It's hard to imagine a noteworthy book about the civil rights movement that doesn't include the powerful ingredients of religion and faith. Fortunately, two new publications explore these themes, each with a distinct approach: Witnessing and Testifying, by Rosetta E. Ross, an ethics professor at United Theological Seminary in the Twin Cities, and This Far By Faith, by Juan Williams and Quinton Dixie, correspondent for NPR and Indiana University professor, respectively. The first book adds to the body of civil rights literature rich biographical insight into the lives of seven black women activists. The latter is a historical overview of the movement in which religion and faith are central characters in the story for equality in America.
Ross' theological framework revolves around a central theme, that "survival" and "racial uplift" practices were inextricably linked for black women activists. By racial uplift Ross means the desire and strivings of African Americans to survive slavery, gain independence, develop self-sufficiency and well-being, and engage as full participants in the body politic. For black women activists, witnessing and testifying became, quite naturally, a public extension of their faith and allegiance to God.
Detailed biographies of Ella Baker, Septima Clark, Fannie Lou Hamer, Victoria Way DeLee, Clara Muhammad, Diane Nash, and Ruby Doris Smith Robinson—six Christians and one Muslim—allow us to see the diversity of racist experiences that led these women into the movement. Chicago native Diane Nash, for example, was a high school beauty queen unfamiliar with the realities of racist Southern life. She, as Ross notes, expected her life "to pursue a rather quiet course." Ross vividly details Nash's encounters with racism and the many years of activism that followed, including her efforts to organize student peace demonstrations, as well as her being jailed during her first pregnancy.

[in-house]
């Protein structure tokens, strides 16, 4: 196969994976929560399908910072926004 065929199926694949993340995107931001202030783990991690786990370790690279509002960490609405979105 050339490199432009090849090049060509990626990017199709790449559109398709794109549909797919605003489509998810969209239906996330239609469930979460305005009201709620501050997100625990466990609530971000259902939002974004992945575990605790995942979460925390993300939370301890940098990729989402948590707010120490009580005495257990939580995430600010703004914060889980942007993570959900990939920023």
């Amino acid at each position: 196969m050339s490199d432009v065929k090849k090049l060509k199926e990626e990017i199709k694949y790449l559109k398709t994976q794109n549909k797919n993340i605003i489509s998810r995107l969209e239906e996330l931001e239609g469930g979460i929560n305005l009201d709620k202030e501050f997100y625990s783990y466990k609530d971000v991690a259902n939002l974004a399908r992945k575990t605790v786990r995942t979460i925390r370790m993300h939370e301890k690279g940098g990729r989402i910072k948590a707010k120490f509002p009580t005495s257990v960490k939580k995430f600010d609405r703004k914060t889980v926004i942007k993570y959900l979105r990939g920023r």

HISTORY FANS WILL enjoy This Far By Faith, an impressively detailed historical account of the early days of the black religious experience. Combing through decade after decade, Williams and Dixie chronicle the challenges and obstacles in American history that led to the emergence of religious pioneers such as Henry McNeal Turner, Richard Allen, Elijah Muhammad, and Martin Luther King Jr. Along with chilling, grim reminders of the savagery of slavery, Faith includes estimates on how many Africans were taken as slaves to America; portraits of Sojourner Truth, William Seymour—considered a founder of the Pentecostal movement—and Howard Thurman; and a section on the music of protest.
Individually and together, these books promote a continued exploration of faith and religion in the lives of black Americans during the most significant social movement in American history—and they remind us just how much history has to teach us about the present.
Helena R. Henderson is director of communications for Call to Renewal in Washington, D.C.